Judge raps Assets Recovery Agency
A high Court judge has blasted the Assets Recovery Agency (ARA), the arm of the Finance Ministry responsible for taking the profit out of crime, for using what he described as an "illegitimate" approach to enforce the Proceeds of Crime Act (POCA).
POCA, enacted in 2007, places the burden of proof on the State to prove that properties to be restrained, and ultimately forfeited, were derived from criminal activity.
In discharging court-ordered restraints against the assets of four individuals last month, Justice Bryan Sykes pointed out that in a number of cases brought before him, the ARA, through an "illegitimate form of reasoning", appears to have shifted that burden of proof to accused persons instead.
"The illegitimate reasoning goes like this: 'A has no legitimate income, so far as the agency can determine; A has property. Since A has no legitimate income to acquire property, therefore A must have acquired it through crime," he wrote in his ruling.
"The next step in the illegitimate reasoning is this: The property can be restrained for ultimate taking, and if A does not want this to happen, then A must prove that he acquired it legitimately," he continued.
No evidence required
"The deep and profound flaw in this reasoning is that nowhere is the agency even required to establish, at the lowest level of legal proof, that A committed a criminal offence or benefited from the commission of a criminal offence," the judge said.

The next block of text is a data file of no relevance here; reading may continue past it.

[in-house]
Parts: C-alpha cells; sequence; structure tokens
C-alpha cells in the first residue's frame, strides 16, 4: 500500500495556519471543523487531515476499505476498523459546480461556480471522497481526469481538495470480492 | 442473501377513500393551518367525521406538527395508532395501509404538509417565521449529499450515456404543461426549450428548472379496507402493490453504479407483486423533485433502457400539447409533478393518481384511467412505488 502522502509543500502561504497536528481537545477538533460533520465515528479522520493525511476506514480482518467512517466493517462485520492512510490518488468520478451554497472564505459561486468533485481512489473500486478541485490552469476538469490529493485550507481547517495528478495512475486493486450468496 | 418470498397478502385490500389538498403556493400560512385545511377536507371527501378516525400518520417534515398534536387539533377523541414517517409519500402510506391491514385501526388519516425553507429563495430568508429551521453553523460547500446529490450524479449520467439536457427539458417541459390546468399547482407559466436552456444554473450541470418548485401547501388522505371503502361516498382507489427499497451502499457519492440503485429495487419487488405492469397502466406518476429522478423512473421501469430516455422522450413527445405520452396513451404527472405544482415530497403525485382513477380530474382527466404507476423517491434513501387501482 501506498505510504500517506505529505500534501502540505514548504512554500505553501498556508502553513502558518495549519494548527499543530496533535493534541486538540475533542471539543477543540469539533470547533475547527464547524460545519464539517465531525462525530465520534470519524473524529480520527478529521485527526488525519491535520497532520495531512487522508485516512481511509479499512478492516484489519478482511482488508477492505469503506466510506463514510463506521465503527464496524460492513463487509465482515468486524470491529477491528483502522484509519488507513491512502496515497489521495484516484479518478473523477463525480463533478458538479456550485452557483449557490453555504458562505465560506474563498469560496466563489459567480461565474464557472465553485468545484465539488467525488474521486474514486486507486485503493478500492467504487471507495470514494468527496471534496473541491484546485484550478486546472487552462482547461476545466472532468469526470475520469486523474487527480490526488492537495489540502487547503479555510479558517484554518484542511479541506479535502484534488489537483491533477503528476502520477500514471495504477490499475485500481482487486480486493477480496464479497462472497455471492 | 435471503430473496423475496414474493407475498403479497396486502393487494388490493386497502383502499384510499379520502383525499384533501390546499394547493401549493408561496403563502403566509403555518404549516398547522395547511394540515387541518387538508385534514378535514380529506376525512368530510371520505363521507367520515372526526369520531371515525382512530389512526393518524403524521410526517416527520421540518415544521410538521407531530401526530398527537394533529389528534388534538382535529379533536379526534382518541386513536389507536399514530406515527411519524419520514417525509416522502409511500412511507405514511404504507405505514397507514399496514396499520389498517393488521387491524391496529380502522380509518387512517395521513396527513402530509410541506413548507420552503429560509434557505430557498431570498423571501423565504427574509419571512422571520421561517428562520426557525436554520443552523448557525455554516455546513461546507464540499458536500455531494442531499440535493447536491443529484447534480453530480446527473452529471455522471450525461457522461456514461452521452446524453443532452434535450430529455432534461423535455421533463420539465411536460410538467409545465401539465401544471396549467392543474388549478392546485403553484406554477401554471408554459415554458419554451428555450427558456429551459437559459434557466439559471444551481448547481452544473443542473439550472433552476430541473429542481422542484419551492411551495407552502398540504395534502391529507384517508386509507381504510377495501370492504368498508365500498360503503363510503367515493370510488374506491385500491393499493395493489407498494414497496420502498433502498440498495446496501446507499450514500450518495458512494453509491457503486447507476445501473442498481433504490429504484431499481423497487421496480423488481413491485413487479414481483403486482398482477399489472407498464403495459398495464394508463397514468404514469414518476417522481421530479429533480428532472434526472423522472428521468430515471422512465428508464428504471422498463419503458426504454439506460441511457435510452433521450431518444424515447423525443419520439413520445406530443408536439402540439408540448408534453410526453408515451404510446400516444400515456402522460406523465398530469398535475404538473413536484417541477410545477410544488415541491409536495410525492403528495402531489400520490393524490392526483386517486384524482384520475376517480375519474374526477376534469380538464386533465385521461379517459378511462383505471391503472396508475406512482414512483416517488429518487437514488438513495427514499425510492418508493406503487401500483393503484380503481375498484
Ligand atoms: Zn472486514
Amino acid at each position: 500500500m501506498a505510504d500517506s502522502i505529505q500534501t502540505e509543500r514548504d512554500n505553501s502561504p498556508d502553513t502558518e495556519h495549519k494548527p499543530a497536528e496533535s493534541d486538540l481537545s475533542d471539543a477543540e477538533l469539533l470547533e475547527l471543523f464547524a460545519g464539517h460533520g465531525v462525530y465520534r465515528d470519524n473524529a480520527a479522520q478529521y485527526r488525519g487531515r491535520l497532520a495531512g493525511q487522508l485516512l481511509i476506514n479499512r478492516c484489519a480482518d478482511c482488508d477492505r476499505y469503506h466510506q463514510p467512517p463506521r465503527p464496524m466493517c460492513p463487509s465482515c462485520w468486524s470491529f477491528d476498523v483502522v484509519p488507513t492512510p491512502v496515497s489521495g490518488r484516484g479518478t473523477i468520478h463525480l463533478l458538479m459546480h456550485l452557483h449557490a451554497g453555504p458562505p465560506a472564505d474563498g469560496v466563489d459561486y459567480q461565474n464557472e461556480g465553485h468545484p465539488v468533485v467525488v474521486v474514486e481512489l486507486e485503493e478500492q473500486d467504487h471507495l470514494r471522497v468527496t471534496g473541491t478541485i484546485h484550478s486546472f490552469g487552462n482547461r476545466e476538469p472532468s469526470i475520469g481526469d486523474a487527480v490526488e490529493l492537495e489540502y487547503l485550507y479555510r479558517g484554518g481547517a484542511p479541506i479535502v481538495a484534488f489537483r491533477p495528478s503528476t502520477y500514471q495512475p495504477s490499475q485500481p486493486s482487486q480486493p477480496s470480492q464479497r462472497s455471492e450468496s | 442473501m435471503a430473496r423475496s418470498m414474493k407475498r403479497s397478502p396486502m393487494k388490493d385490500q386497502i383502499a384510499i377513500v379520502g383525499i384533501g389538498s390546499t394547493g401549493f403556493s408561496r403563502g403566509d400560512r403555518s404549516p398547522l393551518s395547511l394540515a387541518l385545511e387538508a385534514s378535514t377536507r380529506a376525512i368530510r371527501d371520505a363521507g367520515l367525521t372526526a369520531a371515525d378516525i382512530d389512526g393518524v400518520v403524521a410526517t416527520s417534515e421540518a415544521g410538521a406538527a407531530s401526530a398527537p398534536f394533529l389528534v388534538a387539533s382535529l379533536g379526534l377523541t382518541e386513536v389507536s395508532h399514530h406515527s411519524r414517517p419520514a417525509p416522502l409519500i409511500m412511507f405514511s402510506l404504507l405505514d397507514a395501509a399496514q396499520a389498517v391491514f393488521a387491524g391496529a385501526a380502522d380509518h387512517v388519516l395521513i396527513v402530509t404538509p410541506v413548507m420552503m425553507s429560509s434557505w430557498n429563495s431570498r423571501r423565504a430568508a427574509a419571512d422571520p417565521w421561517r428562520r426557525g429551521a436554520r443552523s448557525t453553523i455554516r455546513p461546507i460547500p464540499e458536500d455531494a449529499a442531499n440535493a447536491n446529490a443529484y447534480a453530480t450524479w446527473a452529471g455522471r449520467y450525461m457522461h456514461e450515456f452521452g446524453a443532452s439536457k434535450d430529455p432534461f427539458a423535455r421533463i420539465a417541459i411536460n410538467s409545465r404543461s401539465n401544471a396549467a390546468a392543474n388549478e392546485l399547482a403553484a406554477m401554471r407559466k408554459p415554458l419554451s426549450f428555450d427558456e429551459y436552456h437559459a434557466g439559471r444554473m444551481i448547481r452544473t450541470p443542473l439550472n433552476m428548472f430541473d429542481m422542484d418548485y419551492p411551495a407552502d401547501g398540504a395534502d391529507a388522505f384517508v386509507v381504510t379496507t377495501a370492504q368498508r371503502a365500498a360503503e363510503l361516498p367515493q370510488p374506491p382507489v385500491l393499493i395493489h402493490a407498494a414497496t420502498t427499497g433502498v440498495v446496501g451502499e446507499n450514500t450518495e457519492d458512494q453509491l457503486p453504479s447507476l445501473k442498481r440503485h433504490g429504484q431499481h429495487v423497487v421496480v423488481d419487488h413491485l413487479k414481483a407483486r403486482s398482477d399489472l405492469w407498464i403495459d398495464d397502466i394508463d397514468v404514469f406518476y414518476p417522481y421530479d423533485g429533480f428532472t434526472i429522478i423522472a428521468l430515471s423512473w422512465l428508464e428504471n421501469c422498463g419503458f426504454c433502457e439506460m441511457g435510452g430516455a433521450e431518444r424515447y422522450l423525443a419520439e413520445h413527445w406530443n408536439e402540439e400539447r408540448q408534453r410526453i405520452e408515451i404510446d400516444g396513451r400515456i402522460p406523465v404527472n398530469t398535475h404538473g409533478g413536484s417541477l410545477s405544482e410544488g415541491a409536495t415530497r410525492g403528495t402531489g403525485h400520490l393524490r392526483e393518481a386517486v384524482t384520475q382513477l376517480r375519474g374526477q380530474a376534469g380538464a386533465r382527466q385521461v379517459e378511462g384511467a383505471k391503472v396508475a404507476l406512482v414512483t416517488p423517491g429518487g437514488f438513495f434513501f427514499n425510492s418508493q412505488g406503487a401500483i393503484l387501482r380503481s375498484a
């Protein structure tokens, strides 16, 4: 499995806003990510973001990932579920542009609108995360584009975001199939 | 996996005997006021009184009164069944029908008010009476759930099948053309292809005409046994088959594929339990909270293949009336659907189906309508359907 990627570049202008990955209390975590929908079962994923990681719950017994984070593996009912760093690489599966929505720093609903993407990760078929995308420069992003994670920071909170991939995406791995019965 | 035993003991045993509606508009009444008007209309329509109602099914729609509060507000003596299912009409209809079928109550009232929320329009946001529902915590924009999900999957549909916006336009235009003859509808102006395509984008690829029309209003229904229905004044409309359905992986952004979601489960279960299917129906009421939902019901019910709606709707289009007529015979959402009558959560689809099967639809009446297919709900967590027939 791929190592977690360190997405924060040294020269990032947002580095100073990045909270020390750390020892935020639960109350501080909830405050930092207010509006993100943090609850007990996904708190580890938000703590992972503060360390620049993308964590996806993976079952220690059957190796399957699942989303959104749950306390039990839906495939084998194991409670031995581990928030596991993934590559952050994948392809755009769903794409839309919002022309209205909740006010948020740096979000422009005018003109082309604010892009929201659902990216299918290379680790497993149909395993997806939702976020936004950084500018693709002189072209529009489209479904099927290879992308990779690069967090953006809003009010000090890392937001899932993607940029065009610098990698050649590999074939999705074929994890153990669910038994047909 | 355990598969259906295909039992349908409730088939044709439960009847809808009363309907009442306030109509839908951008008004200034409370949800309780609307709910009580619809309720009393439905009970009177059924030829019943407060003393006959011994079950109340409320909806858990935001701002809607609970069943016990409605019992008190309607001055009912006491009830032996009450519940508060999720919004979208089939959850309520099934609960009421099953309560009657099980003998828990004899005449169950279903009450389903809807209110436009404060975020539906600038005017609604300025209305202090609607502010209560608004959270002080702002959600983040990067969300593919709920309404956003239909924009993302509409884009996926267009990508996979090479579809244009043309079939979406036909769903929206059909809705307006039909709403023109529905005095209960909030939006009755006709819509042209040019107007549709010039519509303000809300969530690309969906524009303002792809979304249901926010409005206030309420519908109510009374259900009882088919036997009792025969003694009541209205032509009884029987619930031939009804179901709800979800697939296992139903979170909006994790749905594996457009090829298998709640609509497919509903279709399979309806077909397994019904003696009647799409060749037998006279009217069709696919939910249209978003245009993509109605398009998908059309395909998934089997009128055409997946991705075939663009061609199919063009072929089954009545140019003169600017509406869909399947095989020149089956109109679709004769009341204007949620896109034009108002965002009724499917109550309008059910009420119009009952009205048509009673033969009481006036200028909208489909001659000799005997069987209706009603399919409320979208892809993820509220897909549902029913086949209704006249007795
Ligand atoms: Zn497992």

Sykes underscored that the absence of income alone does not prove that a property was derived, directly or indirectly, from criminal activity. Noting that there may be several explanations, he insisted that the "legal starting point is that the State must make the case".
"It is this insistence that provides protection against oppressive conduct from the agency," he cautioned.
Sykes' ruling came in response to an application by attorneys for Upert Smith, Gwendolyn Smith, Rebecca Smith, Roderick McKay and Rojay McKay to remove restraint orders that were imposed by the court in January.
The restraint order was granted after the ARA indicated, in sworn affidavit, that United States law-enforcement authorities informed them, in September, last year, that Upert Smith and Roderick Smith were arrested a month earlier on various drug charges.
As it turned out, the charges were also dismissed in August.
"If it was, indeed, the case that the information was first received in September 2014 and all that was said was that the two gentlemen, were arrested than that information received from the United States law-enforcement agency was extremely misleading because ... the criminal charges were terminated in August 2014," Sykes noted.
While noting the ARA's acknowledgment that it did not have the information, the high court judge said the agency had sufficient time to double-check the information and to "check it's continued accuracy" before seeking to restrain their assets.
"The application was for the draconian restraint order. There can hardly be any reasonable excuse for not checking on the status of the alleged defendants," he said.
"Once the gentlemen were no longer charged, then a very serious issue arose as to whether there was any reasonable cause to believe that any predicate crime had been committed, which is necessary for there to be even a whiff of money laundering, to say nothing of whether someone benefited from the antecedent crime," he continued.